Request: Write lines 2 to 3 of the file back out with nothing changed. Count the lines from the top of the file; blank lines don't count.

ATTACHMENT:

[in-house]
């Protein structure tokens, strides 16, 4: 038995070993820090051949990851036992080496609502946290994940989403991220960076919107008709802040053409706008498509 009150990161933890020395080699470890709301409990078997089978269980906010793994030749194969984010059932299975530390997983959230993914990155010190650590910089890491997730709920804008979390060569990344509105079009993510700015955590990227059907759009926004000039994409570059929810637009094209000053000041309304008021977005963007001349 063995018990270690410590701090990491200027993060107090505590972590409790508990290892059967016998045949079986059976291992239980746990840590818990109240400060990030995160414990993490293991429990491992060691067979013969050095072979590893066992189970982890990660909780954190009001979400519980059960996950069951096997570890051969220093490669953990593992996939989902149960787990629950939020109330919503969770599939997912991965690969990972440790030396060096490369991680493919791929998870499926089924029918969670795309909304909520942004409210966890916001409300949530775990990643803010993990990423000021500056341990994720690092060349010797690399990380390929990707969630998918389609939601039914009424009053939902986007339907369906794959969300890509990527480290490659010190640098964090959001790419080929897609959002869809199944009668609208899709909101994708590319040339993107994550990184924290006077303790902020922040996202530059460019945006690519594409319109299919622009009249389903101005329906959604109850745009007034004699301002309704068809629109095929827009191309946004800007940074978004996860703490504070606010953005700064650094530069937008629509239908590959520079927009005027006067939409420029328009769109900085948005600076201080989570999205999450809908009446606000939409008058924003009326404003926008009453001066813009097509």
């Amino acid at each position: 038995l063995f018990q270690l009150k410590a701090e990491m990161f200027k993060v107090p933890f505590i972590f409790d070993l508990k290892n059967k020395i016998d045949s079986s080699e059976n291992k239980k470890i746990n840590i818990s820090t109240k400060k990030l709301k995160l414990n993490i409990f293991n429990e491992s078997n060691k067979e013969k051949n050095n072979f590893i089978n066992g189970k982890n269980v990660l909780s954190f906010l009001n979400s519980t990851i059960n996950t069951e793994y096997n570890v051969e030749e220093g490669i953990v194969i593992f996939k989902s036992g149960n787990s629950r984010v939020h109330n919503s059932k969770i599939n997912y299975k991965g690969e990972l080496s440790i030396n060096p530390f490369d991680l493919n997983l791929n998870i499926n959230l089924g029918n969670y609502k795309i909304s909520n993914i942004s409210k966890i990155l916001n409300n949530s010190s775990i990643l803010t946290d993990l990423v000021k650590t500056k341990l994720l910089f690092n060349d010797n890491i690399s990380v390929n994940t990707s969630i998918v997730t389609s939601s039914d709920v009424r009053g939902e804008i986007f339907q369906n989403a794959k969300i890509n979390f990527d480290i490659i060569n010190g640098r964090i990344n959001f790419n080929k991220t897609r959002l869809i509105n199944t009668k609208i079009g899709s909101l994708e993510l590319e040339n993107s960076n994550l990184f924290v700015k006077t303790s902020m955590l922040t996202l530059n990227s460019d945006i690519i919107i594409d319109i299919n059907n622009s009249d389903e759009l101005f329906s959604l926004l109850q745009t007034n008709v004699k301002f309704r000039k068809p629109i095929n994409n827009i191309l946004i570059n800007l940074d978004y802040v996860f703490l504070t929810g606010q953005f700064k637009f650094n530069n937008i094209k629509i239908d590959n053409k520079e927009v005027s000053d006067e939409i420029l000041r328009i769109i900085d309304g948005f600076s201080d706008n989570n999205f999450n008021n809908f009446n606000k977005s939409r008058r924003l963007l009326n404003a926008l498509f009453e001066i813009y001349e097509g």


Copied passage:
């Protein structure tokens, strides 16, 4: 038995070993820090051949990851036992080496609502946290994940989403991220960076919107008709802040053409706008498509 009150990161933890020395080699470890709301409990078997089978269980906010793994030749194969984010059932299975530390997983959230993914990155010190650590910089890491997730709920804008979390060569990344509105079009993510700015955590990227059907759009926004000039994409570059929810637009094209000053000041309304008021977005963007001349 063995018990270690410590701090990491200027993060107090505590972590409790508990290892059967016998045949079986059976291992239980746990840590818990109240400060990030995160414990993490293991429990491992060691067979013969050095072979590893066992189970982890990660909780954190009001979400519980059960996950069951096997570890051969220093490669953990593992996939989902149960787990629950939020109330919503969770599939997912991965690969990972440790030396060096490369991680493919791929998870499926089924029918969670795309909304909520942004409210966890916001409300949530775990990643803010993990990423000021500056341990994720690092060349010797690399990380390929990707969630998918389609939601039914009424009053939902986007339907369906794959969300890509990527480290490659010190640098964090959001790419080929897609959002869809199944009668609208899709909101994708590319040339993107994550990184924290006077303790902020922040996202530059460019945006690519594409319109299919622009009249389903101005329906959604109850745009007034004699301002309704068809629109095929827009191309946004800007940074978004996860703490504070606010953005700064650094530069937008629509239908590959520079927009005027006067939409420029328009769109900085948005600076201080989570999205999450809908009446606000939409008058924003009326404003926008009453001066813009097509």
């Amino acid at each position: 038995l063995f018990q270690l009150k410590a701090e990491m990161f200027k993060v107090p933890f505590i972590f409790d070993l508990k290892n059967k020395i016998d045949s079986s080699e059976n291992k239980k470890i746990n840590i818990s820090t109240k400060k990030l709301k995160l414990n993490i409990f293991n429990e491992s078997n060691k067979e013969k051949n050095n072979f590893i089978n066992g189970k982890n269980v990660l909780s954190f906010l009001n979400s519980t990851i059960n996950t069951e793994y096997n570890v051969e030749e220093g490669i953990v194969i593992f996939k989902s036992g149960n787990s629950r984010v939020h109330n919503s059932k969770i599939n997912y299975k991965g690969e990972l080496s440790i030396n060096p530390f490369d991680l493919n997983l791929n998870i499926n959230l089924g029918n969670y609502k795309i909304s909520n993914i942004s409210k966890i990155l916001n409300n949530s010190s775990i990643l803010t946290d993990l990423v000021k650590t500056k341990l994720l910089f690092n060349d010797n890491i690399s990380v390929n994940t990707s969630i998918v997730t389609s939601s039914d709920v009424r009053g939902e804008i986007f339907q369906n989403a794959k969300i890509n979390f990527d480290i490659i060569n010190g640098r964090i990344n959001f790419n080929k991220t897609r959002l869809i509105n199944t009668k609208i079009g899709s909101l994708e993510l590319e040339n993107s960076n994550l990184f924290v700015k006077t303790s902020m955590l922040t996202l530059n990227s460019d945006i690519i919107i594409d319109i299919n059907n622009s009249d389903e759009l101005f329906s959604l926004l109850q745009t007034n008709v004699k301002f309704r000039k068809p629109i095929n994409n827009i191309l946004i570059n800007l940074d978004y802040v996860f703490l504070t929810g606010q953005f700064k637009f650094n530069n937008i094209k629509i239908d590959n053409k520079e927009v005027s000053d006067e939409i420029l000041r328009i769109i900085d309304g948005f600076s201080d706008n989570n999205f999450n008021n809908f009446n606000k977005s939409r008058r924003l963007l009326n404003a926008l498509f009453e001066i813009y001349e097509g």